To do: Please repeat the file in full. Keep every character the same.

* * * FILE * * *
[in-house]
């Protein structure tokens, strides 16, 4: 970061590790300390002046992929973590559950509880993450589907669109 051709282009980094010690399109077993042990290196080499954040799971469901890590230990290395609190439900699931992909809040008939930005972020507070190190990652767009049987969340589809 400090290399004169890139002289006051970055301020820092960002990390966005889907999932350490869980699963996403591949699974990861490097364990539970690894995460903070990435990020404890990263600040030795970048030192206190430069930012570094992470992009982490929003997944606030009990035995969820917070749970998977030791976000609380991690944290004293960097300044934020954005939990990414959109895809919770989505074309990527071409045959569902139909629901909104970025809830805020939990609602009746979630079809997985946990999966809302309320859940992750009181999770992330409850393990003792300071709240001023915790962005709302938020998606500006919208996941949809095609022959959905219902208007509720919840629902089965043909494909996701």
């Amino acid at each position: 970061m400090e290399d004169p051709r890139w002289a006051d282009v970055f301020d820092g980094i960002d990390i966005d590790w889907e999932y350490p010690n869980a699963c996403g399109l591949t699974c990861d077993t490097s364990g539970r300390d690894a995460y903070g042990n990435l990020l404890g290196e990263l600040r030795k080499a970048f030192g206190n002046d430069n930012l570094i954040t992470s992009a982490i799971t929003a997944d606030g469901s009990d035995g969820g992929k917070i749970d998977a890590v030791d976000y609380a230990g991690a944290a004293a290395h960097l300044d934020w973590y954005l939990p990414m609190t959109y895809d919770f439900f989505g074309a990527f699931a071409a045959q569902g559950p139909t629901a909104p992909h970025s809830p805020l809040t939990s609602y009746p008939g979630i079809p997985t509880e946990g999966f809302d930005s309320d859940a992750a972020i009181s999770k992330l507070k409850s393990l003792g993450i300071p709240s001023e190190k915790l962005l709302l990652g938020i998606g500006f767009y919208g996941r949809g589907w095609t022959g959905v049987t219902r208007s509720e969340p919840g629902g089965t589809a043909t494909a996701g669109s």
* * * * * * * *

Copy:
[in-house]
């Protein structure tokens, strides 16, 4: 970061590790300390002046992929973590559950509880993450589907669109 051709282009980094010690399109077993042990290196080499954040799971469901890590230990290395609190439900699931992909809040008939930005972020507070190190990652767009049987969340589809 400090290399004169890139002289006051970055301020820092960002990390966005889907999932350490869980699963996403591949699974990861490097364990539970690894995460903070990435990020404890990263600040030795970048030192206190430069930012570094992470992009982490929003997944606030009990035995969820917070749970998977030791976000609380991690944290004293960097300044934020954005939990990414959109895809919770989505074309990527071409045959569902139909629901909104970025809830805020939990609602009746979630079809997985946990999966809302309320859940992750009181999770992330409850393990003792300071709240001023915790962005709302938020998606500006919208996941949809095609022959959905219902208007509720919840629902089965043909494909996701």
């Amino acid at each position: 970061m400090e290399d004169p051709r890139w002289a006051d282009v970055f301020d820092g980094i960002d990390i966005d590790w889907e999932y350490p010690n869980a699963c996403g399109l591949t699974c990861d077993t490097s364990g539970r300390d690894a995460y903070g042990n990435l990020l404890g290196e990263l600040r030795k080499a970048f030192g206190n002046d430069n930012l570094i954040t992470s992009a982490i799971t929003a997944d606030g469901s009990d035995g969820g992929k917070i749970d998977a890590v030791d976000y609380a230990g991690a944290a004293a290395h960097l300044d934020w973590y954005l939990p990414m609190t959109y895809d919770f439900f989505g074309a990527f699931a071409a045959q569902g559950p139909t629901a909104p992909h970025s809830p805020l809040t939990s609602y009746p008939g979630i079809p997985t509880e946990g999966f809302d930005s309320d859940a992750a972020i009181s999770k992330l507070k409850s393990l003792g993450i300071p709240s001023e190190k915790l962005l709302l990652g938020i998606g500006f767009y919208g996941r949809g589907w095609t022959g959905v049987t219902r208007s509720e969340p919840g629902g089965t589809a043909t494909a996701g669109s």